Tuesday, July 10, 2007

Pee-Wee's Big Adventure

This movie was playing, for some reason, at the local theater, along with a bunch of old Warner Brothers cartoons. I never watched the show as a kid (Pee-Wee sort of weirded me out) but was assured that Big Adventure was good. For the first five minutes, during Pee-Wee's breakfast ritual, I was a little confused about why in the world I was watching this movie. The theater was, incidentally, almost completely empty.

Things got better soon. As soon as Pee-Wee leaves the house, the movie starts to cast its spell. Pee-Wee's Big Adventure is not, like most cult comedies, merely quirky; it is deeply, hypnotically strange. The only disappointing parts are actually those that resemble conventional comedies: a punch line about someone going to jail for cutting off a mattress tag, a lengthy anarchic chase scene.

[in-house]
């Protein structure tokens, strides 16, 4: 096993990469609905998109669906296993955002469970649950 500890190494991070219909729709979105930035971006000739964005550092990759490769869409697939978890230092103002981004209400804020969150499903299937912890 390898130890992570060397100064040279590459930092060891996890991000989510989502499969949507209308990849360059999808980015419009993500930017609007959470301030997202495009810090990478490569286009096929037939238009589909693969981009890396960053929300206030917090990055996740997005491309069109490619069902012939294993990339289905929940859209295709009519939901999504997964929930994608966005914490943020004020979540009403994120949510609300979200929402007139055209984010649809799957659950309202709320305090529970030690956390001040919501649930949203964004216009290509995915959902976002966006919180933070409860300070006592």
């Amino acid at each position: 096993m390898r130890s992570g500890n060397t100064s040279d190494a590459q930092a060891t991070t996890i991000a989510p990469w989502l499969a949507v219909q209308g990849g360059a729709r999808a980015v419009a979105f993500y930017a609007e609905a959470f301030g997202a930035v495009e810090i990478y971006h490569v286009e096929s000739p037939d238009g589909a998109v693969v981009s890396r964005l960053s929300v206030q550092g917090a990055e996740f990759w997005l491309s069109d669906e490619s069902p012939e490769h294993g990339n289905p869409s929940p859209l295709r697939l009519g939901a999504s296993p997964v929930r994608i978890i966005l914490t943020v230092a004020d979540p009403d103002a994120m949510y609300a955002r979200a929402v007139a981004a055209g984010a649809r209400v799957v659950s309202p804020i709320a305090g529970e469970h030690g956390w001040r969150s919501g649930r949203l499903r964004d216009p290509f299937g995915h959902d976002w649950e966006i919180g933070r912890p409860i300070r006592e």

Most of the humor comes from a place that is foreign to modern movies, comic or otherwise, and it's a place that felt unusually healthy to me, because there is no cruelty in the jokes. Almost none of them are at anyone's expense (there is a small exception at the end). And with its hobos and convicts and rodeo cowboys, the movie, for all of its surface novelty, seemed to be tapping a deep vein of weird American humor, the same one that comes out in folk songs (many of which make no sense at all) and in some of Dylan's nuttiest lyrics. It is a fine place to be, one that is getting increasingly hard to find in the real America.

Should I bother to describe the plot? Someone steals Pee-Wee's bike and he travels around the country trying to get it back. That's about all. Anyway, it's an inspired movie. I'm already looking forward to seeing it again.

1 comment:

Tim R. Mortiss said...

"And with its hobos and convicts and rodeo cowboys, the movie, for all of its surface novelty, seemed to be tapping a deep vein of weird American humor"

As a non-american reader, I'm not sure I can consistently identify that kind of humor; but I think it's present in many of the stories written by R. A. Lafferty, which tend to have a tall-tale quality about them.